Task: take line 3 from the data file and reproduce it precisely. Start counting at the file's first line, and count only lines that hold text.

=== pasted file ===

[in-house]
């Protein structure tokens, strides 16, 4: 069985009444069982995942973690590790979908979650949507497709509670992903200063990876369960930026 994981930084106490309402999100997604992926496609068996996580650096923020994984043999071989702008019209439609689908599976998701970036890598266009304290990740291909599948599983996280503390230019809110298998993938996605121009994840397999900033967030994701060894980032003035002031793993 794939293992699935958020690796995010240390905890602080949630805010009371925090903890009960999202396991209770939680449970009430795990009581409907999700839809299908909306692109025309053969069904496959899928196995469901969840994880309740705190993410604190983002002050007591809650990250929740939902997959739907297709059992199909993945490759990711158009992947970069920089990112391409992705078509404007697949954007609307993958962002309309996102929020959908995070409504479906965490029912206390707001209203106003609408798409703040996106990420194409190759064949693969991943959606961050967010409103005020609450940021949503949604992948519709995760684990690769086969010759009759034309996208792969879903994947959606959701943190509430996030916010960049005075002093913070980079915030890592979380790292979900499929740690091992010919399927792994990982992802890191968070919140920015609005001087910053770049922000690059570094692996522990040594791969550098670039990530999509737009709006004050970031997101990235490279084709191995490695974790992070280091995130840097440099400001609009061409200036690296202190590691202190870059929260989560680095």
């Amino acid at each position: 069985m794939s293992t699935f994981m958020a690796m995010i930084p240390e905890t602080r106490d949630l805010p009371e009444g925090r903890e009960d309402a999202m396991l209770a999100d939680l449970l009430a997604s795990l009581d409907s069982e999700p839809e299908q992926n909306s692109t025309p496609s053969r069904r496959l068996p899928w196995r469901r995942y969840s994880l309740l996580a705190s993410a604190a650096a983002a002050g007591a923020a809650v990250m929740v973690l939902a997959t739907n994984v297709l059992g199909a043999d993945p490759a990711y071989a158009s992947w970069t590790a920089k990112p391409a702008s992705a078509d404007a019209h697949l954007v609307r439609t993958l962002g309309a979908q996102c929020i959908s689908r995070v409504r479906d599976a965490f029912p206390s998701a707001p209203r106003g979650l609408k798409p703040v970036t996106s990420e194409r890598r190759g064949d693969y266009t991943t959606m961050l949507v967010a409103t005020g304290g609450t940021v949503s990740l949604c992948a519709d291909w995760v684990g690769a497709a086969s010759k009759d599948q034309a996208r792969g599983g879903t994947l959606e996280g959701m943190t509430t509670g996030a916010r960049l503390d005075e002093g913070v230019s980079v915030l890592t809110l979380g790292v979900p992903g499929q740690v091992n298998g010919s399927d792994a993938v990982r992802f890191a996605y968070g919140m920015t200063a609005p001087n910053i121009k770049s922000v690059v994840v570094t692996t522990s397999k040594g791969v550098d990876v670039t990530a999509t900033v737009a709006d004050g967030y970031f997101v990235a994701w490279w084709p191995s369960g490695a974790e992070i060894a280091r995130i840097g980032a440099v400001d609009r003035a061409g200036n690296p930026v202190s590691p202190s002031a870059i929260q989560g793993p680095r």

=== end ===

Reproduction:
């Amino acid at each position: 069985m794939s293992t699935f994981m958020a690796m995010i930084p240390e905890t602080r106490d949630l805010p009371e009444g925090r903890e009960d309402a999202m396991l209770a999100d939680l449970l009430a997604s795990l009581d409907s069982e999700p839809e299908q992926n909306s692109t025309p496609s053969r069904r496959l068996p899928w196995r469901r995942y969840s994880l309740l996580a705190s993410a604190a650096a983002a002050g007591a923020a809650v990250m929740v973690l939902a997959t739907n994984v297709l059992g199909a043999d993945p490759a990711y071989a158009s992947w970069t590790a920089k990112p391409a702008s992705a078509d404007a019209h697949l954007v609307r439609t993958l962002g309309a979908q996102c929020i959908s689908r995070v409504r479906d599976a965490f029912p206390s998701a707001p209203r106003g979650l609408k798409p703040v970036t996106s990420e194409r890598r190759g064949d693969y266009t991943t959606m961050l949507v967010a409103t005020g304290g609450t940021v949503s990740l949604c992948a519709d291909w995760v684990g690769a497709a086969s010759k009759d599948q034309a996208r792969g599983g879903t994947l959606e996280g959701m943190t509430t509670g996030a916010r960049l503390d005075e002093g913070v230019s980079v915030l890592t809110l979380g790292v979900p992903g499929q740690v091992n298998g010919s399927d792994a993938v990982r992802f890191a996605y968070g919140m920015t200063a609005p001087n910053i121009k770049s922000v690059v994840v570094t692996t522990s397999k040594g791969v550098d990876v670039t990530a999509t900033v737009a709006d004050g967030y970031f997101v990235a994701w490279w084709p191995s369960g490695a974790e992070i060894a280091r995130i840097g980032a440099v400001d609009r003035a061409g200036n690296p930026v202190s590691p202190s002031a870059i929260q989560g793993p680095r």